I’ve been to eighteen births and have noticed a trend among some of my clients. I’ve been to five births that were inductions and went the exact same way: cervical softener (Cervidil) followed by a foley bulb followed by Pitocin followed by an epidural. Once my clients got the epidural, their contractions really spaced out and the Pitocin seemed to stop working, even when it was turned all the way up. Two of the five clients had vaginal births (barely) but the other three were called failure to progress and went to a c-section. Is there anything I can do or recommend in these situations? I feel so helpless and bad for my clients. Or is this just the way inductions are?
Frustrated With Inductions
Dear Frustrated With Inductions,
I’ve been to many, many inductions and I really feel your frustration. It’s so hard when our clients don’t have the birth they want and have procedures that increase their risk of complications. I do have a few suggestions for you. When I implemented the following things into my practice, my clients had better outcomes. My first 100 births I had 40 inductions and my second hundred births I had 18.
1. I learned which doctors/hospitals had high induction rates. Once I figured out who was most likely to induce parents for false reasons (doctors who induce everyone at 40 weeks, slightly elevated blood pressure, slightly low fluids, Fetal Macrosomia - which is suspected big baby, etc) I was able to coach clients to switch to care providers who practiced evidence based care, true informed consent and supported client wishes - the induction rates of my clients decreased drastically. Encouraging clients to switch providers is an art because often their doctors will promise a certain type of birth and deliver another, like promising they support a mom going to 42 weeks and then at 41 weeks scaring them into an induction for no medical reason. It’s such a bait-and-switch and is so awful. When a client loves their doctor and believes them, convincing them that doctor or hospital will sing a very different tune when it comes time for labor is challenging.
You have to be direct, honest and patient with your clients without seeming judgmental. I even refused to attend birth with certain doctors or hospitals and usually that was enough to get people to switch because they thought “wow, if my doula is willing to let go of my business to not attend births at a particular place, it must be really bad.” I’ve only had two clients in my whole practice find another doula to stay at the same place. I also have had the privilege of working in cities with multiple birth options and I know this isn’t the case everywhere. Sometimes a parent only has one hospital as an option.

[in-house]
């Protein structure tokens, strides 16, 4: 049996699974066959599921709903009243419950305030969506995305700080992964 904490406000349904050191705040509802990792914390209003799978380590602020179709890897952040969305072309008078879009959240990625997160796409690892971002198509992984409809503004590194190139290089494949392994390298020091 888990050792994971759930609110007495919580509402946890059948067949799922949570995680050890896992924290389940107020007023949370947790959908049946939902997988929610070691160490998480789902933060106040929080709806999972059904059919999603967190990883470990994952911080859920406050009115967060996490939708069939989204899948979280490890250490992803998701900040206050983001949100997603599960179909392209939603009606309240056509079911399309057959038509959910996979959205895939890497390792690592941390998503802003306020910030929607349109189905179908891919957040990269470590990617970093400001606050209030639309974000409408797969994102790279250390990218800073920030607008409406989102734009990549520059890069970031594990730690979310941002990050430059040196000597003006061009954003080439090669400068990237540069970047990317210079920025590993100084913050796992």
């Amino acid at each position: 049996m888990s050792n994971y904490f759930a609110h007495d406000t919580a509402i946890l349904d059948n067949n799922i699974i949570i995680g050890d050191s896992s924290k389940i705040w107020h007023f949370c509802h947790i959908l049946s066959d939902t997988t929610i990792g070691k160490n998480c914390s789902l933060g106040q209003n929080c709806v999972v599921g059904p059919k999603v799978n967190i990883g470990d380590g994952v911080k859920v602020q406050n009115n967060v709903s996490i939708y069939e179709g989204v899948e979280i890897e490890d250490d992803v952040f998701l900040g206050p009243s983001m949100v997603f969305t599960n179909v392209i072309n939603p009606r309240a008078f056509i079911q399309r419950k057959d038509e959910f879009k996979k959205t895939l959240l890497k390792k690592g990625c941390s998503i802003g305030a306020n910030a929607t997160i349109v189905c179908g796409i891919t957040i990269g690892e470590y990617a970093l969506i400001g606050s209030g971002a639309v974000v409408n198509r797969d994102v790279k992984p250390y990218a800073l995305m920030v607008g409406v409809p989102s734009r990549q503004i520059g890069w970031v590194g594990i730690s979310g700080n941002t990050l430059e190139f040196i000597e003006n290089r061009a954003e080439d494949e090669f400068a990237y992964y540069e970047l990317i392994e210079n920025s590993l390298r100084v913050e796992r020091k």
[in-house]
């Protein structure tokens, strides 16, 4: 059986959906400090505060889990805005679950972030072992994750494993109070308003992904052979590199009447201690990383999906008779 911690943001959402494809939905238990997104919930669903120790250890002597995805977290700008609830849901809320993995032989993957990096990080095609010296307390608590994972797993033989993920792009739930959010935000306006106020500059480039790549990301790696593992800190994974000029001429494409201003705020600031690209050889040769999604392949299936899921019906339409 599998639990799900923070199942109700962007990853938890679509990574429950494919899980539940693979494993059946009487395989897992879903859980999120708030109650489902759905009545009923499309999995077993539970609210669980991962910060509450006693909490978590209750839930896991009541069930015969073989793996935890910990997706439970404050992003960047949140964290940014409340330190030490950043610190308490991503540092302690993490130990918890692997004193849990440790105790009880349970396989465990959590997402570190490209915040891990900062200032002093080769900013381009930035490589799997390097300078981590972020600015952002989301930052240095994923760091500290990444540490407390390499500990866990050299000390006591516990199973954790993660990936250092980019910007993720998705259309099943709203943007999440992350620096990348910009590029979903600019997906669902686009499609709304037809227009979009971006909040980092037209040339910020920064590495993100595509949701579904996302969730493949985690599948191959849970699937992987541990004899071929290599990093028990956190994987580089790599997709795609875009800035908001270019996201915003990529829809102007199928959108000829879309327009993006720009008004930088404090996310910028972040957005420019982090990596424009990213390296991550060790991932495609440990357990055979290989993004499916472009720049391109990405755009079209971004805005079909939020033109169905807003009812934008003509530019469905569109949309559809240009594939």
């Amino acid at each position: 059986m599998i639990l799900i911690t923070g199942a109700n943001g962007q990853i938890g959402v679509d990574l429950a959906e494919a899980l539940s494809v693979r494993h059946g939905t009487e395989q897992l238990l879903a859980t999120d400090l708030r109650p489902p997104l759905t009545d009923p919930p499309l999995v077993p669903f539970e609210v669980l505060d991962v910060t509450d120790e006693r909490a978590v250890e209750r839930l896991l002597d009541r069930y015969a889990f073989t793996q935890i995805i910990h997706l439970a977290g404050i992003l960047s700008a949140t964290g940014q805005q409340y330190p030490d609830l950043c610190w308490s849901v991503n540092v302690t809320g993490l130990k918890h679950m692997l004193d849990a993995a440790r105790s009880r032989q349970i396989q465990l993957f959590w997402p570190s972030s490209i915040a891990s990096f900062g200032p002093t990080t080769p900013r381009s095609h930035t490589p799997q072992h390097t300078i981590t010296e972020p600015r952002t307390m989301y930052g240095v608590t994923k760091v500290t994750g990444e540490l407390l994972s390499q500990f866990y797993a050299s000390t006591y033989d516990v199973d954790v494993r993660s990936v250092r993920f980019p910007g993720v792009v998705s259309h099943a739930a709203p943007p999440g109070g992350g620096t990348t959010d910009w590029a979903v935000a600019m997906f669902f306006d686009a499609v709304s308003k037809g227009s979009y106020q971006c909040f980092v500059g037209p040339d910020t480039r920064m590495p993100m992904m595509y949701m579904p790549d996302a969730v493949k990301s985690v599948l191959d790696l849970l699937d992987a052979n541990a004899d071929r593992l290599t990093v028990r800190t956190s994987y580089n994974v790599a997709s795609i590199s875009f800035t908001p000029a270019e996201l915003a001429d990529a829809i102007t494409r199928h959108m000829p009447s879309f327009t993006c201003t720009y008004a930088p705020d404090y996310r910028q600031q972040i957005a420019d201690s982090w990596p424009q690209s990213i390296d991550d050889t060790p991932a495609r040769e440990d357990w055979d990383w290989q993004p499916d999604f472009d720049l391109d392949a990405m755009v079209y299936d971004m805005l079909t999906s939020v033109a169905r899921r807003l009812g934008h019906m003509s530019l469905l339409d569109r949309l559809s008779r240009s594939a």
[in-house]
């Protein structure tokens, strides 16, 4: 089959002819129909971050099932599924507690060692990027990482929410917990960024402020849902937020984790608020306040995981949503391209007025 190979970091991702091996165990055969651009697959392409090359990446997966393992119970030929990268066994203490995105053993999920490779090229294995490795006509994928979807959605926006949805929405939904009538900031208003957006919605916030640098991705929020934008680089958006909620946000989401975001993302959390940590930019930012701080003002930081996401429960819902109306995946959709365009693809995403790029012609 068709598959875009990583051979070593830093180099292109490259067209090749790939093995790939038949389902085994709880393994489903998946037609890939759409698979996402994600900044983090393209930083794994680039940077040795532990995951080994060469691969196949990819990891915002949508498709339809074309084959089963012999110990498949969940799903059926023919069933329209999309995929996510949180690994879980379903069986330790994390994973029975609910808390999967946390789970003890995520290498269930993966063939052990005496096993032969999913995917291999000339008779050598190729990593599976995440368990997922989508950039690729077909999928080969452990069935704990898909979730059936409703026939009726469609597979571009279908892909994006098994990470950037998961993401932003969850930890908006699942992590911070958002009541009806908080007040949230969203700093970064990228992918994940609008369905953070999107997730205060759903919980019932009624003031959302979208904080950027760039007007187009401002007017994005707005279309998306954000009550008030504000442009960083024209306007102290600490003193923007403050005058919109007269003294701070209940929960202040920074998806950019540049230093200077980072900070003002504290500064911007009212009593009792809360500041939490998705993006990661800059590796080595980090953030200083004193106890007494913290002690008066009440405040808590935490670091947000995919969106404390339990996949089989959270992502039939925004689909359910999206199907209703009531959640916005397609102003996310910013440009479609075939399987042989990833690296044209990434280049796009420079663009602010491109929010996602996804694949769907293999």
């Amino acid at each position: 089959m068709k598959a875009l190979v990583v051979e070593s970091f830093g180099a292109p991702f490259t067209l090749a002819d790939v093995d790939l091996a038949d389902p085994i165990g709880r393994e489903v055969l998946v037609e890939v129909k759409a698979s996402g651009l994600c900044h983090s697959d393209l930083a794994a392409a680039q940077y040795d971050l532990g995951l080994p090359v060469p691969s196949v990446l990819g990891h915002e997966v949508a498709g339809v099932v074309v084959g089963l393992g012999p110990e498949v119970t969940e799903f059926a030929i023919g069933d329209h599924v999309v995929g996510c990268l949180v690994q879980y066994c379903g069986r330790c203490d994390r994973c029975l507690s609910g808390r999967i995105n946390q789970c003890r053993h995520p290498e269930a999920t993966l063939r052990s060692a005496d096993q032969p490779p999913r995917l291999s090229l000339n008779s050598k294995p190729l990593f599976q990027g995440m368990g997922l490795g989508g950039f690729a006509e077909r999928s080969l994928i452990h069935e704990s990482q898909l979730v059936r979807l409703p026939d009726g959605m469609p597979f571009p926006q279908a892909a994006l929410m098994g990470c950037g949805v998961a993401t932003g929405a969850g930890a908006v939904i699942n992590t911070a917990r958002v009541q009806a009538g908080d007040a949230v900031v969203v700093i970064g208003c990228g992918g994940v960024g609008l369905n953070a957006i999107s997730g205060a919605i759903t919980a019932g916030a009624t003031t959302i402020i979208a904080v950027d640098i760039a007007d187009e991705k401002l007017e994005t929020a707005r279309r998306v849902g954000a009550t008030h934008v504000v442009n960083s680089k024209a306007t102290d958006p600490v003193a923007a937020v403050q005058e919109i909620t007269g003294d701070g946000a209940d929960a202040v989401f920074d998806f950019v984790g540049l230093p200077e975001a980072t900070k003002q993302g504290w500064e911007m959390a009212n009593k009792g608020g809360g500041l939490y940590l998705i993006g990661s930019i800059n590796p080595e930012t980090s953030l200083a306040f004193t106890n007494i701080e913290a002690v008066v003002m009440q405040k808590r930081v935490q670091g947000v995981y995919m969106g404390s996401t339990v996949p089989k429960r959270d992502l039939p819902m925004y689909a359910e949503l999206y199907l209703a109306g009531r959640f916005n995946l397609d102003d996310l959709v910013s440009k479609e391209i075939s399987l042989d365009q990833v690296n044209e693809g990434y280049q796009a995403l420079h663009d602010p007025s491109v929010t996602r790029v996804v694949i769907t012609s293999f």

2. I learned how to help get babies out with various techniques. I took optimal fetal positioning (OFP) workshops and was able to help get clients into better positions while they were hooked up to monitors, IVs and had epidurals. I highly recommend Spinning Babies or Cornerstone Doula Trainings for training in OFP.
3. I asked for medications to be switched out. Little known fact - not all Pitocin bags are made the same. If the pit seems to not be working, ask the nurse to try a different bag. I’ve seen this work a few times where there was a bum bag of pit and switching it made contractions stronger (this actually happened at my own birth and switching the bag made a huge difference for the strength of my surges - read my birth story here).
4. I asked for last minute cervical checks. I’ve had four births in my practice where clients were literally being wheeled to surgery and I beg for another check even if one had been done recently. In all cases, my clients went from stalled at a certain dilation to full dilation once the decision for a belly birth had been made. I don’t know why - if it was a coincidence, luck or mental shift that opened their cervix. All I know is all four of those mamas would have had a c-section if I hadn’t made a stink about doing a check. I had bad opposition from a nurse in one of those cases who kept saying there was “NO WAY” she had dilated and was refusing to check her. But I pushed and encouraged my clients to push for it and low and behold - she was 10 cm!
I hope these techniques help you and remember, being a doula is years of learning. I was a more efficient doula deeper into my practice in terms of helping clients have the birth they wanted. It just comes with experience and time. Love to you.
If you enjoyed this article, please join us for case study reviews each month where I’ll be discussing births in depth and how I handled them with my dear friend, mentor and colleague Shannon Padlog. There is so much more to talk about and each birth is individual and complex. Find out more information here.